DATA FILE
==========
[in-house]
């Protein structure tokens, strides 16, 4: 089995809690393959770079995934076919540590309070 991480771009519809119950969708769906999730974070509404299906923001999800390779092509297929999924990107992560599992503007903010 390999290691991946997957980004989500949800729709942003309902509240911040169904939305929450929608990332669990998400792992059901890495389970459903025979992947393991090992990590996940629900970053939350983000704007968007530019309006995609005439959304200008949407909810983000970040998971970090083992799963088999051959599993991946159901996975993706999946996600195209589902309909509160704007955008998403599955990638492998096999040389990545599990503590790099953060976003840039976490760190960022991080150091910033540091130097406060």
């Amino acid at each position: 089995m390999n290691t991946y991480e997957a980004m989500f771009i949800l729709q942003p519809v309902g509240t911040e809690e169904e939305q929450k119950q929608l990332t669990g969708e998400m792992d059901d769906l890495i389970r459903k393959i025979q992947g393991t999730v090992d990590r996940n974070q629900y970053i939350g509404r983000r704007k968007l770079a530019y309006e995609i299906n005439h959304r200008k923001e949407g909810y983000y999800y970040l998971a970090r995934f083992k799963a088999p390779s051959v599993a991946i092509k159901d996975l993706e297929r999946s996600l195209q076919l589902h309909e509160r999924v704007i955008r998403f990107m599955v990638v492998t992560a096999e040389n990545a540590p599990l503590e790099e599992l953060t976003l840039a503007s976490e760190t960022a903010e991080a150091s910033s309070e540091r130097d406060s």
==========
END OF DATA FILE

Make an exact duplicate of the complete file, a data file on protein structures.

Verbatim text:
[in-house]
């Protein structure tokens, strides 16, 4: 089995809690393959770079995934076919540590309070 991480771009519809119950969708769906999730974070509404299906923001999800390779092509297929999924990107992560599992503007903010 390999290691991946997957980004989500949800729709942003309902509240911040169904939305929450929608990332669990998400792992059901890495389970459903025979992947393991090992990590996940629900970053939350983000704007968007530019309006995609005439959304200008949407909810983000970040998971970090083992799963088999051959599993991946159901996975993706999946996600195209589902309909509160704007955008998403599955990638492998096999040389990545599990503590790099953060976003840039976490760190960022991080150091910033540091130097406060």
């Amino acid at each position: 089995m390999n290691t991946y991480e997957a980004m989500f771009i949800l729709q942003p519809v309902g509240t911040e809690e169904e939305q929450k119950q929608l990332t669990g969708e998400m792992d059901d769906l890495i389970r459903k393959i025979q992947g393991t999730v090992d990590r996940n974070q629900y970053i939350g509404r983000r704007k968007l770079a530019y309006e995609i299906n005439h959304r200008k923001e949407g909810y983000y999800y970040l998971a970090r995934f083992k799963a088999p390779s051959v599993a991946i092509k159901d996975l993706e297929r999946s996600l195209q076919l589902h309909e509160r999924v704007i955008r998403f990107m599955v990638v492998t992560a096999e040389n990545a540590p599990l503590e790099e599992l953060t976003l840039a503007s976490e760190t960022a903010e991080a150091s910033s309070e540091r130097d406060s």